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Studio 54 Photos: Contrasting Punk and Disco Music Scenes in 1970s New York.

Studio 54 Photos: Contrasting Punk and Disco Music Scenes in 1970s New York.

Above Photo: CBGBs and Studio 54 in late 1970s New York.

All Studio 54 photos below are gratefully used and © Tod Papageorge.

In the 1977 chapter of Bombed Out!, my Punk and New Wave Memoir, I dismissively deal with New York’s Mecca to Disco music, cocaine and late-1970s excesses, more commonly known as Studio 54, in a sentence.

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The chapter heading references an Punk song by Eater.

However, to give the place (and the Disco music industry it engorged) its due, it had a significant impact as it turned my attention towards Punk music and away from the over-commercialised shite in the British (and, worse, US) charts at that impressionable time of my life.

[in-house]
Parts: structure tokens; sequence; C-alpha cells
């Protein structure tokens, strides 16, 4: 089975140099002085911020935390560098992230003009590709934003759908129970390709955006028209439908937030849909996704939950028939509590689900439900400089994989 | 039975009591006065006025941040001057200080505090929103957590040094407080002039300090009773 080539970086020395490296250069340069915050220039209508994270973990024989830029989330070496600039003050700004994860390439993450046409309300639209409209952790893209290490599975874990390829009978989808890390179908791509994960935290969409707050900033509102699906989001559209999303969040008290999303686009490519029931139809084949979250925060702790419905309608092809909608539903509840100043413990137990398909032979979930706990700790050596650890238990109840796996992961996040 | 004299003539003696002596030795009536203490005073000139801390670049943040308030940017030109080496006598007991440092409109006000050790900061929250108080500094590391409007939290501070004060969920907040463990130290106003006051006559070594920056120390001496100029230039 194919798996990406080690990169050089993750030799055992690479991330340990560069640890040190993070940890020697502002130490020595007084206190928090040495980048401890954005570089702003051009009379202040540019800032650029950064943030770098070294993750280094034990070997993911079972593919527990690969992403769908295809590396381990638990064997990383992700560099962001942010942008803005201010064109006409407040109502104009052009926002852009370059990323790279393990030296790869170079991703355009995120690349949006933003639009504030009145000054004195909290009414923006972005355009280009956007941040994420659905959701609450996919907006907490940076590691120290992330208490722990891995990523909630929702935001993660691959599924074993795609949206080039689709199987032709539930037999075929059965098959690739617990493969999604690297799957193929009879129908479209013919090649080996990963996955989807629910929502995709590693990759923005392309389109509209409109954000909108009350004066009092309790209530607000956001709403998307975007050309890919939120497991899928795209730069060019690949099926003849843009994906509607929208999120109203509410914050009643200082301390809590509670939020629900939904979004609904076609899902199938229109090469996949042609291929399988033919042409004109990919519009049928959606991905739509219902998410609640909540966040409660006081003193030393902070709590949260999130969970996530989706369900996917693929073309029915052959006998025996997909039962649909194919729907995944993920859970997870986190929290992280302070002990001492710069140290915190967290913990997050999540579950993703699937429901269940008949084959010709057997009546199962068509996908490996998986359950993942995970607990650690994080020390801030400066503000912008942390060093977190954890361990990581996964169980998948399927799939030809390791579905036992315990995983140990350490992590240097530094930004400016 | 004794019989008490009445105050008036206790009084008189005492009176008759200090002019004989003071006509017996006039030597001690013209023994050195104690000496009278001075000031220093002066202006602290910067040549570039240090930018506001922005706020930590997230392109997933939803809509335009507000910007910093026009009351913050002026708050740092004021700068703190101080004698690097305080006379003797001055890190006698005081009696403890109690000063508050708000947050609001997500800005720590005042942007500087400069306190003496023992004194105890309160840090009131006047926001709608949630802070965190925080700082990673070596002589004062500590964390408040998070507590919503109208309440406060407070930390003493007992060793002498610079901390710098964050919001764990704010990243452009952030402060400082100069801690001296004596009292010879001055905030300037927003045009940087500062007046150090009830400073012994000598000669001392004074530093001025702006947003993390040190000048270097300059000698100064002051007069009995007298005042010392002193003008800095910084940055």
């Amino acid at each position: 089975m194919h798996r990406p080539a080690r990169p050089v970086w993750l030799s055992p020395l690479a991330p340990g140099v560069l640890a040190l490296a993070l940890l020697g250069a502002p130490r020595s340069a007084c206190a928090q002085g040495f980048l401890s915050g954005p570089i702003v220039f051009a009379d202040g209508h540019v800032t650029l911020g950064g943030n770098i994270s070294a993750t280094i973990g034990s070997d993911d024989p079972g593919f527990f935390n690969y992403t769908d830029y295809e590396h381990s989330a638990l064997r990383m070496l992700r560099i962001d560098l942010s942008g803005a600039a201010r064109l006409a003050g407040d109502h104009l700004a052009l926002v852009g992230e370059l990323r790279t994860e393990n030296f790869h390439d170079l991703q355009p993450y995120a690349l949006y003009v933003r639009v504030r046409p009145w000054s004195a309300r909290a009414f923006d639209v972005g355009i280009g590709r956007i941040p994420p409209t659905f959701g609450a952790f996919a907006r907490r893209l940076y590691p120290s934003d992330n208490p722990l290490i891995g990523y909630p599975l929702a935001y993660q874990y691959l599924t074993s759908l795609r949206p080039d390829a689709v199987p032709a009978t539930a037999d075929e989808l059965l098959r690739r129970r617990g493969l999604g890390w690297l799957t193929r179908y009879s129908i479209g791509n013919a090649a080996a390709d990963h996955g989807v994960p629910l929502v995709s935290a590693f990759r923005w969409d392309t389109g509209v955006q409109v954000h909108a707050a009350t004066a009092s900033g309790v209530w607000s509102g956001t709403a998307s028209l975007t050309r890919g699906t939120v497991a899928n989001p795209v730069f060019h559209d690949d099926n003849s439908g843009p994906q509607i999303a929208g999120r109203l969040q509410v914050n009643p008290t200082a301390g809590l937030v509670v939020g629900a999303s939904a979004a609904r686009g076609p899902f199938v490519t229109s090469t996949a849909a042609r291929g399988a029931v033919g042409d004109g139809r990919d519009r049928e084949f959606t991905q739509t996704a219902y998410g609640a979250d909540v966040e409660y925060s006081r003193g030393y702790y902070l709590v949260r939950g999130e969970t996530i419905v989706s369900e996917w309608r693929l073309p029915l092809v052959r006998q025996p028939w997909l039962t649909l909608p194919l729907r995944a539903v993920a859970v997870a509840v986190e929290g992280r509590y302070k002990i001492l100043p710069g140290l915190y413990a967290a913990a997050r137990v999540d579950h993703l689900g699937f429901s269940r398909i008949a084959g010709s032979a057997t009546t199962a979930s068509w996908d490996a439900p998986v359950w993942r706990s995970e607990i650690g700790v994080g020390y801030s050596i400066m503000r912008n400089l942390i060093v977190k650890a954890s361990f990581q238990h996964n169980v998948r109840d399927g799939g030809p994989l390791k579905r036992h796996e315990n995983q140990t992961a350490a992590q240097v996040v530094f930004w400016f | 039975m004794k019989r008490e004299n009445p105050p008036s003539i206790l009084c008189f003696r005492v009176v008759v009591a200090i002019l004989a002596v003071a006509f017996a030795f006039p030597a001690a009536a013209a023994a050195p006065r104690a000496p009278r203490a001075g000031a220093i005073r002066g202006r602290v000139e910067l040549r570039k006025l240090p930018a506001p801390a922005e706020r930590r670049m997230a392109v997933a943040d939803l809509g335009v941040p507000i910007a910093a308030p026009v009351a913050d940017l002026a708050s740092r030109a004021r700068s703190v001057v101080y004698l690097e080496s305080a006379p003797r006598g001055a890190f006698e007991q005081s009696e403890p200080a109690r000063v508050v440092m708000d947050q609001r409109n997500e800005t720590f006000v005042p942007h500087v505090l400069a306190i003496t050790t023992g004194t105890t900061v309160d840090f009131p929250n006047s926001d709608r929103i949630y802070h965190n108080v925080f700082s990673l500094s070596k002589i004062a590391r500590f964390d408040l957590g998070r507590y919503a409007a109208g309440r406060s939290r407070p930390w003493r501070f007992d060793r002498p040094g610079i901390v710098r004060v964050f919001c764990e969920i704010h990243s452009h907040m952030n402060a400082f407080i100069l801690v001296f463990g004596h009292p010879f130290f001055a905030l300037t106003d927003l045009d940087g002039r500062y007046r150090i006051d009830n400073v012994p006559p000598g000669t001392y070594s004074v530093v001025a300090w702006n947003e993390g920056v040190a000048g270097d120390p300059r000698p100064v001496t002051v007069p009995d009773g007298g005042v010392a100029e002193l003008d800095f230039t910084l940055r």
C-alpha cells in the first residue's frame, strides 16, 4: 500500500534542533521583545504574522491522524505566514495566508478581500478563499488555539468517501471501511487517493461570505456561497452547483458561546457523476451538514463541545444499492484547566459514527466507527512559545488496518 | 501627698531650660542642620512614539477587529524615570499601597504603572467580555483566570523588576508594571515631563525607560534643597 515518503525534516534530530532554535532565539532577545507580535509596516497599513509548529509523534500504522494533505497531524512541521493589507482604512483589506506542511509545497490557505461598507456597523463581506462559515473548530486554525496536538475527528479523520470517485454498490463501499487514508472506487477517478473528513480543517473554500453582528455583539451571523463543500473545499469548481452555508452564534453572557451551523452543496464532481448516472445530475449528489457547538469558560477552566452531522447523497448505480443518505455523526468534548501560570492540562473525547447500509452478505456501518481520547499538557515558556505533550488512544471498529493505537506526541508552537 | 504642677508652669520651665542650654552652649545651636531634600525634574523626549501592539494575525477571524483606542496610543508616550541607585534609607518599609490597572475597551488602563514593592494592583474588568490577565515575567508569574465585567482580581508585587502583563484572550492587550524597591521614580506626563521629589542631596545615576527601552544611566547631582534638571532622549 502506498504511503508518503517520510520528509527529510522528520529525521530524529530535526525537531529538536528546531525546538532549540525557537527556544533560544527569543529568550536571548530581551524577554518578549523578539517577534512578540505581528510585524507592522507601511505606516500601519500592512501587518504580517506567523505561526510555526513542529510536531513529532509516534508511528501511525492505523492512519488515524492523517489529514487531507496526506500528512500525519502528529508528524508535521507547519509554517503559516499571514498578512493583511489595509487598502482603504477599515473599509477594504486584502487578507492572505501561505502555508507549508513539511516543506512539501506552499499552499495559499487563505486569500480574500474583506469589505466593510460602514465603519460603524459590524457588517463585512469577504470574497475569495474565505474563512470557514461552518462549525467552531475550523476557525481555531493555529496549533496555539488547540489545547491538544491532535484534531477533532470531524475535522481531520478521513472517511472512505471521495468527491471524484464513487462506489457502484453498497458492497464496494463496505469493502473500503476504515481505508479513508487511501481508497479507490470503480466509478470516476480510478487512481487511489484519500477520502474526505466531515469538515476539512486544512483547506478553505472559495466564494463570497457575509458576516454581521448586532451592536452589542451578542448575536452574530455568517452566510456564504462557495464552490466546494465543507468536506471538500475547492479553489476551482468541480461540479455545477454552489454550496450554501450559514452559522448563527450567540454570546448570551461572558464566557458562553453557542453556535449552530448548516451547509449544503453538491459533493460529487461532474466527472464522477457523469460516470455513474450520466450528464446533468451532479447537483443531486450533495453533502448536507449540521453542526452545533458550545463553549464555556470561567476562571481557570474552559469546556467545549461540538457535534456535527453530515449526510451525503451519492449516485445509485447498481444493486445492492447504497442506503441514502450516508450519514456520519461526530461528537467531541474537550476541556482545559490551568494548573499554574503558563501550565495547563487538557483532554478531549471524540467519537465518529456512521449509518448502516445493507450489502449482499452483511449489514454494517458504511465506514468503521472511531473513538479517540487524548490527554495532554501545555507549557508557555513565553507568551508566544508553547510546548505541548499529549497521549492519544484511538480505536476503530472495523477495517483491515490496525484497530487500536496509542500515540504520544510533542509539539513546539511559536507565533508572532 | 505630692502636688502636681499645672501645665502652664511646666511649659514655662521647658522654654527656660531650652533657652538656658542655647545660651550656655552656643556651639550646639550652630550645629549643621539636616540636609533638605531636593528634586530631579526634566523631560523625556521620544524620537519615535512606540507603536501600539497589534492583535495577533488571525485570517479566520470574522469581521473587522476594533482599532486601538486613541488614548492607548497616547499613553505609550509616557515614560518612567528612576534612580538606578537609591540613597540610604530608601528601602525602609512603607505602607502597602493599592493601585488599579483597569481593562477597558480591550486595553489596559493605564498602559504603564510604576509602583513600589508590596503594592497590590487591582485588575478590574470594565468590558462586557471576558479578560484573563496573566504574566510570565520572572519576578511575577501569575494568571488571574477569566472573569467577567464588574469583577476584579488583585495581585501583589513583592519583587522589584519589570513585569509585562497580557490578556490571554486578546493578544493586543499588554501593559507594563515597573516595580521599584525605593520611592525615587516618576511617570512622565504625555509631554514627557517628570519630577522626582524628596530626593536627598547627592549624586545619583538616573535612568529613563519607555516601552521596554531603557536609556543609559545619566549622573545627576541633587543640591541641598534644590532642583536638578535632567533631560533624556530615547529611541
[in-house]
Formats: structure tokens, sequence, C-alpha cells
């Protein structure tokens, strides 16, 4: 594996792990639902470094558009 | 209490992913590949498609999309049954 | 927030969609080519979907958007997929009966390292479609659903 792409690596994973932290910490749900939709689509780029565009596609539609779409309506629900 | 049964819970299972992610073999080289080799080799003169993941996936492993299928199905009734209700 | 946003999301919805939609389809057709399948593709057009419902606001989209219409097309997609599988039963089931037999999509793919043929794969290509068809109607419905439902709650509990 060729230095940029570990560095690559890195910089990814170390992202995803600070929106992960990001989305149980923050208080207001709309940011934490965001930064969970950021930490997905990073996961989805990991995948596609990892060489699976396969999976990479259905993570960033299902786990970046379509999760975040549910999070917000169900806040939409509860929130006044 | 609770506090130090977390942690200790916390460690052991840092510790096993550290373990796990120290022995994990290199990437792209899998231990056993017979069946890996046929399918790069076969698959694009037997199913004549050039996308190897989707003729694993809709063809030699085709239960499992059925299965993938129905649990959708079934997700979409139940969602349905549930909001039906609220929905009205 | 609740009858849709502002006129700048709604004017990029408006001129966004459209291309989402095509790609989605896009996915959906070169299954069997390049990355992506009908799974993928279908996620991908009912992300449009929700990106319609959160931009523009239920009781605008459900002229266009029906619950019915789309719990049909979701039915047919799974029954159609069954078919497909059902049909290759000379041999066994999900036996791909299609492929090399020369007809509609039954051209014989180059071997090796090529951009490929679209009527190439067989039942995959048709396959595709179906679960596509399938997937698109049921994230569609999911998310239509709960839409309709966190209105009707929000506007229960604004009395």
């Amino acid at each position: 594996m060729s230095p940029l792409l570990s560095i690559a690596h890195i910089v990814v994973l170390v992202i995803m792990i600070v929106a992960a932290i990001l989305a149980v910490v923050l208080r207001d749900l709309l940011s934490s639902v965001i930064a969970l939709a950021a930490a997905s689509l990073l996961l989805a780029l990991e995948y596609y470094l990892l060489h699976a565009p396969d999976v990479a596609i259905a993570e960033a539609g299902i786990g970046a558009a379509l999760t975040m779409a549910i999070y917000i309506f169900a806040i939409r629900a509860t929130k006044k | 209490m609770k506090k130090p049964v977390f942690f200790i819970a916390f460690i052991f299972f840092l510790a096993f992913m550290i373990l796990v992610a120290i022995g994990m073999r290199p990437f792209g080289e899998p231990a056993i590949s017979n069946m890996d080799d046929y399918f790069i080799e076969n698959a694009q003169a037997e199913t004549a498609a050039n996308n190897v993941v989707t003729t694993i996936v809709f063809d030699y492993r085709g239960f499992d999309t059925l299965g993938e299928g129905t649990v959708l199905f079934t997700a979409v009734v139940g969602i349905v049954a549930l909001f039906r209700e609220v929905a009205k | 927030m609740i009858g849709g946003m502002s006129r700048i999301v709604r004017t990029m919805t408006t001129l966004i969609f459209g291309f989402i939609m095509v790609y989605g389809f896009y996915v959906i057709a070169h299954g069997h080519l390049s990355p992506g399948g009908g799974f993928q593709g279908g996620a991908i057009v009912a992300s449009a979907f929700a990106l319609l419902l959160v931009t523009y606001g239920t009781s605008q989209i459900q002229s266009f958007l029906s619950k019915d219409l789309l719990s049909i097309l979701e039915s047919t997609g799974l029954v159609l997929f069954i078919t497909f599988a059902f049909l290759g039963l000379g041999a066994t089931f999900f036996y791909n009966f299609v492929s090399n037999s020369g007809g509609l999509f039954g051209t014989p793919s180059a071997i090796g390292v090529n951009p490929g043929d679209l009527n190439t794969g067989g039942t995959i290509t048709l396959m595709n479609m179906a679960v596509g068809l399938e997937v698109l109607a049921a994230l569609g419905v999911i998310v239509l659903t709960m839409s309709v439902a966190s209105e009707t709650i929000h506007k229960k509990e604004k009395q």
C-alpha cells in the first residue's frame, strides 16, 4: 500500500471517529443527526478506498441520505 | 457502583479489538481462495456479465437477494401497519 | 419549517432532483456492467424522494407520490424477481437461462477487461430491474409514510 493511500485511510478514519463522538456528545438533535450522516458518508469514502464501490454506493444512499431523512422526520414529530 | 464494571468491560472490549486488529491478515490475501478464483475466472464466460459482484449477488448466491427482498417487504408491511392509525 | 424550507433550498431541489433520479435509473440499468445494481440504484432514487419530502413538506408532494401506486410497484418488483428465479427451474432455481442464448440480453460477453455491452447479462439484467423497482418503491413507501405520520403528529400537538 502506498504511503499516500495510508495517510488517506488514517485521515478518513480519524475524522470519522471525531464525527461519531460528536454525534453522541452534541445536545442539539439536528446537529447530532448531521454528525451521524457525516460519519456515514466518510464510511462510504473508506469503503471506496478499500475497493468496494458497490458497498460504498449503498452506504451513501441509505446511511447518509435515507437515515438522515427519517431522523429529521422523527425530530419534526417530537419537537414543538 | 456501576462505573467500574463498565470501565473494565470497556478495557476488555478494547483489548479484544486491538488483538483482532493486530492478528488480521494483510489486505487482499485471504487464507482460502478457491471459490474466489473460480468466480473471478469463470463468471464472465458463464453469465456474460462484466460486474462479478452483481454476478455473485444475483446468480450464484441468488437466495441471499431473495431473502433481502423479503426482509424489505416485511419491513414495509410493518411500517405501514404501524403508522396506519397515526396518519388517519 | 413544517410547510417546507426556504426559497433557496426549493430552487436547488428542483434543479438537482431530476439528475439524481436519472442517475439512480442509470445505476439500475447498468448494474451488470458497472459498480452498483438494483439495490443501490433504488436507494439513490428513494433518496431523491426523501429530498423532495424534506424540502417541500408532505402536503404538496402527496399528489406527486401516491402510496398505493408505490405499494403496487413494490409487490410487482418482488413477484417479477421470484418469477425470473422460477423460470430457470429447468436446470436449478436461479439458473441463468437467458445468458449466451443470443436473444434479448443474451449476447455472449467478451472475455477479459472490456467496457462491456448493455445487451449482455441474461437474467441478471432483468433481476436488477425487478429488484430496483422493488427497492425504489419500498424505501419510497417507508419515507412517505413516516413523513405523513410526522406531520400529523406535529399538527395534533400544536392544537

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I love this photo of Studio 54 revellers relaxing. I think it’s because of the confident stare of the woman on the sofa.

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Meanwhile, another confident woman, Poly Styrene of X-Ray Spex, sings onstage at CBGBs, across town from Studio 54.

Of course with the passage of time I can now look back on some outstanding disco music from that period (and I even acknowledge the subsequent brilliance of Chic and Sister Sledge in my book), but as a Punked-up 15 year old there was only one view to take of Disco and Studio 54; and believe me, it wasn’t flattering.

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Revellers in Studio 54.

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“Revellers” in the audience at CBGBs at a Motels gig.

Studio 54 was a world-famous New York nightclub that operated under that name from 1977 to 1986.

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New York’s Elite relax in Studio 54….

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While Punk’s Elite – Sid Vicious, Mick Jones, and two New York Dolls (Jerry Nolan and Arthur Kane on bass) perform at Max’s Kansas City, just blocks away from Studio 54 in 1978.